After coffee with my friend, I promptly returned home to start looking up every occurrence of the word justice in the Bible.
A quick search for “just” and “right” on BibleGateway (using the NIV translation) reveals seventy-six verses where the words occur together in a manner referring to justice and righteousness. (As in, I’m not counting verses like 2 Kings 18:3, “He did what was right in the eyes of the Lord, just as his father David had done.”) The vast majority of these verses use the words directly side by side, in a manner that makes them appear interchangeable.
For example, Isaiah 9:7 says, “Of the greatness of his government and peace there will be no end. He will reign on David’s throne and over his kingdom, establishing and upholding it with justice and righteousness from that time on and forever.” Isaiah goes on to say, “In love a throne will be established; in faithfulness a man will sit on it— one from the house of David— one who in judging seeks justice and speeds the cause of righteousness.”1
A personal favorite is Hosea 2:19: “I will betroth you to me forever; I will betroth you in righteousness and justice, in love and compassion.”
Throughout a vast number of the instances where righteousness and justice occur together in Scripture, Old Testament writers use the literary device of repetition. Biblical Hebrew frequently used this device to emphasize a single concept. While the technique would have been obvious to Jews at the time, the emphasis is sometimes lost in translation for modern-day English speakers.
With that in mind, consider Job 29:14: “I put on righteousness as my clothing; justice was my robe and my turban.”
For the purpose of explaining the Hebrew use of repetition, assume that Job’s only clothing was a robe and turban. The author is being purposefully redundant in saying Job put on his clothes, which were his robe and turban, because he wants to emphasize a point. I imagine the point is what Job was clothed in: righteousness and justice.
From what I understand (one of my scholarly friends, please correct our course here if I’m wrong – I’m looking to you Gerry Breshears), Job did not intend to make a distinction between righteousness and justice any more than he intended to differentiate between clothing and a robe and turban.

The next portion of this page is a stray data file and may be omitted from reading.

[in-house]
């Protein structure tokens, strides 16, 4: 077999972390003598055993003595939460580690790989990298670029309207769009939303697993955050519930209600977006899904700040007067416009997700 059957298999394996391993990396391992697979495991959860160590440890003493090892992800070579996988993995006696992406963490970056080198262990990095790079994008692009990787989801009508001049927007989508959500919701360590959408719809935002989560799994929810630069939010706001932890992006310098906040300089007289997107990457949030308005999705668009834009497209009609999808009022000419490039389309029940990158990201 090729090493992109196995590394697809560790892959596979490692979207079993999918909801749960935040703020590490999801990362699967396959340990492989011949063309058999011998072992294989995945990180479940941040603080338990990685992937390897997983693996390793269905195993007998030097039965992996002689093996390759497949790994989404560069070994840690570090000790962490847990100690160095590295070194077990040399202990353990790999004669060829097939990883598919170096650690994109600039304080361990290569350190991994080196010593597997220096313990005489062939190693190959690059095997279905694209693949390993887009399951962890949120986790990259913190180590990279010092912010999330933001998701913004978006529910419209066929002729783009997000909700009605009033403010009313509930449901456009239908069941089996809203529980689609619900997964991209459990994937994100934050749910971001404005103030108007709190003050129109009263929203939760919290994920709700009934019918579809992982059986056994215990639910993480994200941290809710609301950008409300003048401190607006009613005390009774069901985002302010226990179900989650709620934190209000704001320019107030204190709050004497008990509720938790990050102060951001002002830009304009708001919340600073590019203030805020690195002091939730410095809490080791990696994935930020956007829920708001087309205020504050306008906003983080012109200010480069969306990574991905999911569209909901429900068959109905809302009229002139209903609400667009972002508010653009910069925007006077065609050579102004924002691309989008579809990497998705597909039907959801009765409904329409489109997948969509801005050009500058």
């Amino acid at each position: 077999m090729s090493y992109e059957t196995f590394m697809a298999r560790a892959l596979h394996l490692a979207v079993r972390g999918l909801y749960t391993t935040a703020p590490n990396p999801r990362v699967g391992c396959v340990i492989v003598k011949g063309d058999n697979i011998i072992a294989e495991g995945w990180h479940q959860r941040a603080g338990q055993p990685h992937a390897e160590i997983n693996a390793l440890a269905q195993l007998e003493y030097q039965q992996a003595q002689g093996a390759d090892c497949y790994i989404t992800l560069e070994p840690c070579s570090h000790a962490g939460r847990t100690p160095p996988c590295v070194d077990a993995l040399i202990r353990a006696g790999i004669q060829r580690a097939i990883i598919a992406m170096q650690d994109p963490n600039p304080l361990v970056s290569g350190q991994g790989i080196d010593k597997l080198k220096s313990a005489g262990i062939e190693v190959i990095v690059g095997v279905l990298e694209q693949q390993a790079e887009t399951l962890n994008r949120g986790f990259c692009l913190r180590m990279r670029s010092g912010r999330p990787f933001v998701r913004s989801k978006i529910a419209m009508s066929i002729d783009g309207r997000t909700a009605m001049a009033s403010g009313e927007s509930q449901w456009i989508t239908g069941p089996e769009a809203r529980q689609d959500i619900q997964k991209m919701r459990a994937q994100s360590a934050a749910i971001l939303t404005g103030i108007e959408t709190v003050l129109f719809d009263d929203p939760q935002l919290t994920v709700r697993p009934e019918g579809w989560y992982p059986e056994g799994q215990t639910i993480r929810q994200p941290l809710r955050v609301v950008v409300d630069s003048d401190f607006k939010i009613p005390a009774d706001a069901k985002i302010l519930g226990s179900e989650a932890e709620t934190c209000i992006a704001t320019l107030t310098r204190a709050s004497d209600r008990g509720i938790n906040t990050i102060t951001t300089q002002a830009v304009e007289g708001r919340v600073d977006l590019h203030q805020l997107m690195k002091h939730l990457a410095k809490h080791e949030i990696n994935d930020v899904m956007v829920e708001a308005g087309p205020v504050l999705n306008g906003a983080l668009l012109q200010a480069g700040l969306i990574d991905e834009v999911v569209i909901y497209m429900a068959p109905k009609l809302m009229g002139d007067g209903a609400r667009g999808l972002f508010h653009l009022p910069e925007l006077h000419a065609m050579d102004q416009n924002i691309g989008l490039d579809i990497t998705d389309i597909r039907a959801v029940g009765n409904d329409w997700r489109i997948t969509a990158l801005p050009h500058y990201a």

The author of this verse uses the same technique as Gloria Gaynor in her popular 70’s hit, I Will Survive: “Go on now, go, walk out the door, just turn around now, ‘cause you’re not welcome anymore.” The wording of her phrases differ from one another but make the same point, thus emphasizing her message to the man who left her: you’re not welcome anymore.
Another example is Amos 5:24, which exclaims, “let justice roll on like a river, righteousness like a never-failing stream!”
The similarity between a river and a never-failing stream calls attention to the similarity between justice and righteousness. (For those of you who love verbal analogies or want a throw-back to your SAT days, river : never-failing stream, justice : righteousness.) With these parallels in place, the two phrases clearly repeat the same concept: bring on God’s righteousness! The words chosen are not intended to delineate two sharply distinct concepts.
It’s important to note, however, that Hebrew does use different words to indicate justice and righteousness (unlike Greek, which uses dikaiosune for both). English translators did not arbitrarily decide to translate the same word differently in these verses. We’ll take a closer look over the next couple days at these two distinct Hebrew words and how they work together to form a single concept.
In the meantime, if you’re interested in starting your own word study, here are some other key verses where righteousness and justice occur together. I highly recommend reading the chapters surrounding these verses as doing so offered me much deeper insight into the biblical meaning of justice.
1 Kings 10:9
Isaiah 1:21 & 27
Isaiah 5:7 & 16
Isaiah 32:1 & 16
Isaiah 59:9 & 14
Jeremiah 22:3 & 15
Ezekiel 18 & 33
1. Isaiah 16:5.